A heterozygous p.S143P mutation in LMNA associates with proteasome dysfunction and enhanced autophagy-mediated degradation of mutant lamins A and C

Gun West, Minttu Turunen, Anna Aalto, Laura Virtanen, Song-Ping Li, Tiina Heliö, Annika Meinander, Pekka Taimen

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Abstract

Lamins A and C are nuclear intermediate filament proteins that form a proteinaceous meshwork called lamina beneath the inner nuclear membrane. Mutations in the LMNA gene encoding lamins A and C cause a heterogenous group of inherited degenerative diseases known as laminopathies. Previous studies have revealed altered cell signaling pathways in lamin-mutant patient cells, but little is known about the fate of mutant lamins A and C within the cells. Here, we analyzed the turnover of lamins A and C in cells derived from a dilated cardiomyopathy patient with a heterozygous p.S143P mutation in LMNA. We found that transcriptional activation and mRNA levels of LMNA are increased in the primary patient fibroblasts, but the protein levels of lamins A and C remain equal in control and patient cells because of a meticulous interplay between autophagy and the ubiquitin-proteasome system (UPS). Both endogenous and ectopic expression of p.S143P lamins A and C cause significantly reduced activity of UPS and an accumulation of K48-ubiquitin chains in the nucleus. Furthermore, K48-ubiquitinated lamins A and C are degraded by compensatory enhanced autophagy, as shown by increased autophagosome formation and binding of lamins A and C to microtubule-associated protein 1A/1B-light chain 3. Finally, chaperone 4-PBA augmented protein degradation by restoring UPS activity as well as autophagy in the patient cells. In summary, our results suggest that the p.S143P-mutant lamins A and C have overloading and deleterious effects on protein degradation machinery and pharmacological interventions with compounds enhancing protein degradation may be beneficial for cell homeostasis.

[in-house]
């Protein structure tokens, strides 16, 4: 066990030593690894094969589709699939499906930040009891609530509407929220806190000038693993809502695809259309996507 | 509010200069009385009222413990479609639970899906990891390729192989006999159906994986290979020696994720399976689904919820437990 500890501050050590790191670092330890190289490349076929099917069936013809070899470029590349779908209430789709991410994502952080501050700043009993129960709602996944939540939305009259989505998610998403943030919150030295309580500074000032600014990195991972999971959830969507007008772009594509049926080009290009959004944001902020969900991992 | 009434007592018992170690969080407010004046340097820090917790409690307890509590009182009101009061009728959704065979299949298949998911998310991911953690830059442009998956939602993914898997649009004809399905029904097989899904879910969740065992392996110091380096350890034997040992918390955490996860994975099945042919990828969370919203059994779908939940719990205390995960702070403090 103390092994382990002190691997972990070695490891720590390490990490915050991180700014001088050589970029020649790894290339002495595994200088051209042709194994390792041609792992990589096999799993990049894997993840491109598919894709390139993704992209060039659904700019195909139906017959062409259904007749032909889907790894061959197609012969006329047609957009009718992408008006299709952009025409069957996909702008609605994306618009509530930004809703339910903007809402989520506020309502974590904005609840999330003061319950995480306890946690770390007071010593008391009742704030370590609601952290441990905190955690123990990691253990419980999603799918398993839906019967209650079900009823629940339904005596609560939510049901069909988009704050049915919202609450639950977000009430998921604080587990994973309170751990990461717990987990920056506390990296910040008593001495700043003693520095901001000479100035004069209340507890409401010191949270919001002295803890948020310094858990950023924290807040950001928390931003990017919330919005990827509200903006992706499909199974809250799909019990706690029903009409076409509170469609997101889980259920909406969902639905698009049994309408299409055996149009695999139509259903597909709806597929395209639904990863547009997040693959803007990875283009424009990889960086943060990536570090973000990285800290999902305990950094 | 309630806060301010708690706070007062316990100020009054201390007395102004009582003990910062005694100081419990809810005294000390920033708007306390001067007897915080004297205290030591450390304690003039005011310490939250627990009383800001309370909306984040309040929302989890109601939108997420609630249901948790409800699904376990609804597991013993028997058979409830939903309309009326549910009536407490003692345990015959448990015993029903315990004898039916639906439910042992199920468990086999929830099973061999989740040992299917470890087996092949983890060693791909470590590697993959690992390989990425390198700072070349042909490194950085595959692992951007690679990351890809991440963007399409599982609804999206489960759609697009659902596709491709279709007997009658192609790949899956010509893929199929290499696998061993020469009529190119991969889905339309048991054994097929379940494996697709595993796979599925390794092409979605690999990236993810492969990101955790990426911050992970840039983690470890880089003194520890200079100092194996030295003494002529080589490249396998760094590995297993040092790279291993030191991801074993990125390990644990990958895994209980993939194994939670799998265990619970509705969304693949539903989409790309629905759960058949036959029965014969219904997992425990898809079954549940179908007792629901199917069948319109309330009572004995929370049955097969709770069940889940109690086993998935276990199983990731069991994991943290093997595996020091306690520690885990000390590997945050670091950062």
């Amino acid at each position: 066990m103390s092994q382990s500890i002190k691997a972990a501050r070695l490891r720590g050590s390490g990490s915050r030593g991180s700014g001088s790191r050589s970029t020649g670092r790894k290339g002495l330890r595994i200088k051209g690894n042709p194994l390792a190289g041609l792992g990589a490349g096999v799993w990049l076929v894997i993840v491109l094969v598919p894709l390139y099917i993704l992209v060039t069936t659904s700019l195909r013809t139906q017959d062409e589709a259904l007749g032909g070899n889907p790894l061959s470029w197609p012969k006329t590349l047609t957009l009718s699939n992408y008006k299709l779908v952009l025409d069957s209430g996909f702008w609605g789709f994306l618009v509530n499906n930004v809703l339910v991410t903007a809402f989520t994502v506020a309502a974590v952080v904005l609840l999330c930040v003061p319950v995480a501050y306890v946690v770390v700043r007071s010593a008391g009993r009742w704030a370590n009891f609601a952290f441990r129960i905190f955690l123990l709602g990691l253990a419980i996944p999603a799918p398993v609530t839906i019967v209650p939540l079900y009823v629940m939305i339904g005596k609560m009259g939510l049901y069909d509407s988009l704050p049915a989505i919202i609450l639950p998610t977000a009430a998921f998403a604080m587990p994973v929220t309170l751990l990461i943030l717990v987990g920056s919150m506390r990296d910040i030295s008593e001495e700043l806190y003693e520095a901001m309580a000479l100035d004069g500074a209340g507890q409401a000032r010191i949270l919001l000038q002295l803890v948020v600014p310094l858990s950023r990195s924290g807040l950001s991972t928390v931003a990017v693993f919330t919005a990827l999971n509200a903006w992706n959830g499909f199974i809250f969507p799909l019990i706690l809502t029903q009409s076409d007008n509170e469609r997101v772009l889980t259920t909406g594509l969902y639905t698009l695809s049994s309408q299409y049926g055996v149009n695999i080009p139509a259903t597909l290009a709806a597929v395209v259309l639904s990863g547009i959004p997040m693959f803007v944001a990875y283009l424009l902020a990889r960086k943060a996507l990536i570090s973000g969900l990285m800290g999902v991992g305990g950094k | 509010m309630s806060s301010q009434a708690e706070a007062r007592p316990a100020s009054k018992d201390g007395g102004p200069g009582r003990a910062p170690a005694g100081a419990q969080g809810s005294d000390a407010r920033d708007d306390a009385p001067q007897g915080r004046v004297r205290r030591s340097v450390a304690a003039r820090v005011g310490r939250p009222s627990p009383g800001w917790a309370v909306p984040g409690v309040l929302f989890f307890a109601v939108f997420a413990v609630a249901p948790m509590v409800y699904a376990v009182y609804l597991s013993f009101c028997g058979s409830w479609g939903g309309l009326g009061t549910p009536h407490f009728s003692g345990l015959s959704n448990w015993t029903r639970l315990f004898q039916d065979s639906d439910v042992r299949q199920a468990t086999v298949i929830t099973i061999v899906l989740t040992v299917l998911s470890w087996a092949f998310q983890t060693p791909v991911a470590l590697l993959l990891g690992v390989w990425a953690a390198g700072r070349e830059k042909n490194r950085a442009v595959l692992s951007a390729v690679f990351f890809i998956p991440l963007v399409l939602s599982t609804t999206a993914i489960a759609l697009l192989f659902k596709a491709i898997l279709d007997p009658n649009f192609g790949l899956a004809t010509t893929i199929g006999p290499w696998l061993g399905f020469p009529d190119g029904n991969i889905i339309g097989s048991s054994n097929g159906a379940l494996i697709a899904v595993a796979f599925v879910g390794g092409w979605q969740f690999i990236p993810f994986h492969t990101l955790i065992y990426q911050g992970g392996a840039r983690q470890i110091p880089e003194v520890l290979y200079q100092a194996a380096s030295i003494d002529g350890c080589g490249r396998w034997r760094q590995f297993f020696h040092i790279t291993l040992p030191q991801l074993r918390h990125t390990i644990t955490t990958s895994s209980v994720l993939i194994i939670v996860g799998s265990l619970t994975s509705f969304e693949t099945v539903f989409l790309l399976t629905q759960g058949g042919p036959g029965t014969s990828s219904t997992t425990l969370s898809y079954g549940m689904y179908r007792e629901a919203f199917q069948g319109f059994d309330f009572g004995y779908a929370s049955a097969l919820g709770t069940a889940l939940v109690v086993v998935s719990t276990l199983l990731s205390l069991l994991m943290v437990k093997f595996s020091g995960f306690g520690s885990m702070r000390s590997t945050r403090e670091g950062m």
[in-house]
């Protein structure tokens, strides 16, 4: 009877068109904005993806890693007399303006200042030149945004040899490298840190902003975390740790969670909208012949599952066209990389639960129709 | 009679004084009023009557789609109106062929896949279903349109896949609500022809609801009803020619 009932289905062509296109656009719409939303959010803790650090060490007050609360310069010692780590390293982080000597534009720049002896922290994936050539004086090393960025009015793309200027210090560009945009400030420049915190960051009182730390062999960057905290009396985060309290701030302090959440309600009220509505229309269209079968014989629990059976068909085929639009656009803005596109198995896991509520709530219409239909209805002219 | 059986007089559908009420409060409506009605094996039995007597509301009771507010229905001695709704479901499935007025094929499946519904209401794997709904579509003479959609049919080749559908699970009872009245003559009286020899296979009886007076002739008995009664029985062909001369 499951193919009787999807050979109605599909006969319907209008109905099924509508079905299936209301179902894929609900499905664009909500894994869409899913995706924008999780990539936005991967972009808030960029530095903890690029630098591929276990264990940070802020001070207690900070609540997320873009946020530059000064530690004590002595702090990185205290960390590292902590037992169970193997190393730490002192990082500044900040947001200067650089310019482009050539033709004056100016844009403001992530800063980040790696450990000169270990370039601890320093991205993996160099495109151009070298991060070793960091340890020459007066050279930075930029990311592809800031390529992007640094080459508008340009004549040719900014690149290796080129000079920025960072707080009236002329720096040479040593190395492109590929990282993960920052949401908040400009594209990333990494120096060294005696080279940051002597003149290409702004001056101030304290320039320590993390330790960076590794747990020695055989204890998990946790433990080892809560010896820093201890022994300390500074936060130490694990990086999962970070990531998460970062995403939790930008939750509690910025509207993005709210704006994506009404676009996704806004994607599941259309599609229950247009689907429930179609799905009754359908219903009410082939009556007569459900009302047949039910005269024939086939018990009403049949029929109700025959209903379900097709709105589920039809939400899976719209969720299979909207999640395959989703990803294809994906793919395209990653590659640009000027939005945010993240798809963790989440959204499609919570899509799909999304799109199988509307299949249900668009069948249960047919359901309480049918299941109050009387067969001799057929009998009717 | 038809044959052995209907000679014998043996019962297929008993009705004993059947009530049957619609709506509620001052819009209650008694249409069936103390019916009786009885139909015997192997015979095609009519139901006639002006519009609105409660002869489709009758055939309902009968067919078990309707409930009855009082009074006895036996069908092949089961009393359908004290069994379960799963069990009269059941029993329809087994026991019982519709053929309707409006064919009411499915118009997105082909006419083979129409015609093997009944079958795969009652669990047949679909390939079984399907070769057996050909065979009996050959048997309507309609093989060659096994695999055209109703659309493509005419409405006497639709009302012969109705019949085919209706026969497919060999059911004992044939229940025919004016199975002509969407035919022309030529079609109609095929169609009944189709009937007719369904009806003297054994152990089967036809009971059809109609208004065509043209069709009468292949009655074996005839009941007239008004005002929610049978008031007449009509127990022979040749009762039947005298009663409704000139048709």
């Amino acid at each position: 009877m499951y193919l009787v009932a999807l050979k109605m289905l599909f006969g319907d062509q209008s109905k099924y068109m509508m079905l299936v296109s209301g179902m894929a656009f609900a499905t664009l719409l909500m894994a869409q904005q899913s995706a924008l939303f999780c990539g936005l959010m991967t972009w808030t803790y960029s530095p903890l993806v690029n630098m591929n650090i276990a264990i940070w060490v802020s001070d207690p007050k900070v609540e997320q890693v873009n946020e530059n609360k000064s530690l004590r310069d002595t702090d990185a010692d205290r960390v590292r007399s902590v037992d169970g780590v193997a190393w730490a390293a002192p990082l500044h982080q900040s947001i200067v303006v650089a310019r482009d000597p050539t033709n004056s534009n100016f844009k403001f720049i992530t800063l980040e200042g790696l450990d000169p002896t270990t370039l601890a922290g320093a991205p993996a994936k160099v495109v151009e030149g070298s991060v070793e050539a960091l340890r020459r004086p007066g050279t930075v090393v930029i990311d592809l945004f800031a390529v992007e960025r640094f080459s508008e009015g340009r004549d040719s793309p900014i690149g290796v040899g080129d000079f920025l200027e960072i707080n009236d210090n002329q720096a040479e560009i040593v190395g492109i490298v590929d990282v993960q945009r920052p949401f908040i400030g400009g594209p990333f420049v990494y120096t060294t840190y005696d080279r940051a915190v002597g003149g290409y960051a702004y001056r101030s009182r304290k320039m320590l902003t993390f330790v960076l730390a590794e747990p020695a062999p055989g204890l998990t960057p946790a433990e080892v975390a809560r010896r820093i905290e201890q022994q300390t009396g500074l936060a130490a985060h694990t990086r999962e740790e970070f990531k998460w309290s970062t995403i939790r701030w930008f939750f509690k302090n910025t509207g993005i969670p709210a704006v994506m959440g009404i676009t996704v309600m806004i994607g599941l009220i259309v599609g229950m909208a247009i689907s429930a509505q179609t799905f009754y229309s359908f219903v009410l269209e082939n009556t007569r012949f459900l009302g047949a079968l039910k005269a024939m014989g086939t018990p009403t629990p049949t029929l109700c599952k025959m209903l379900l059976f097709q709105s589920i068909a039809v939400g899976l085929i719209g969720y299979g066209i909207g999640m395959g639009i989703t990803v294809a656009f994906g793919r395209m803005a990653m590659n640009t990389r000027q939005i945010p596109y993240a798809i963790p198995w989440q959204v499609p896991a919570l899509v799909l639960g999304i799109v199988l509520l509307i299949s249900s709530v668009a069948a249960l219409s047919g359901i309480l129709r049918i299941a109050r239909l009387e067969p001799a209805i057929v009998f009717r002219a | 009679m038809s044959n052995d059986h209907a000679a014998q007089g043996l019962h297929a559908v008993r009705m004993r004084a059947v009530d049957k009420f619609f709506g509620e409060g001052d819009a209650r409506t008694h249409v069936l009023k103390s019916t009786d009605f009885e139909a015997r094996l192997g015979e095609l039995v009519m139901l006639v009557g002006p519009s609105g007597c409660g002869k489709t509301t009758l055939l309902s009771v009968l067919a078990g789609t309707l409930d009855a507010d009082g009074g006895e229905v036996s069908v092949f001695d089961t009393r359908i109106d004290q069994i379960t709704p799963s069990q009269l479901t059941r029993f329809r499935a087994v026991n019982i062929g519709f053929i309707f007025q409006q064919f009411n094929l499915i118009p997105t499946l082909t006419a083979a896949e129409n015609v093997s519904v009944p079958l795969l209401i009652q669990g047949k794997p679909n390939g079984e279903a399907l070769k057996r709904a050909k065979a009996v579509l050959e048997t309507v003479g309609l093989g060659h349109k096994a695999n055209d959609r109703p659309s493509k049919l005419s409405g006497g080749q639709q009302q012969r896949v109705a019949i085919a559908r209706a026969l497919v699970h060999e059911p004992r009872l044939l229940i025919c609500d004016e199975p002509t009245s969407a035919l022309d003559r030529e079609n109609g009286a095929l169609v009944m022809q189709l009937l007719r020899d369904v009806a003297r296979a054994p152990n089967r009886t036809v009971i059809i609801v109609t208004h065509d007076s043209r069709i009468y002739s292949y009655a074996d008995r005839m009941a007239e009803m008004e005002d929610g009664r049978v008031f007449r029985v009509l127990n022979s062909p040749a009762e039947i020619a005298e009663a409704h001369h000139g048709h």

Original languageEnglish
Article number932983
Number of pages15
JournalFrontiers in Cell and Developmental Biology
Volume10
DOIs
Publication statusPublished - 30 Aug 2022
MoE publication typeA1 Journal article-refereed

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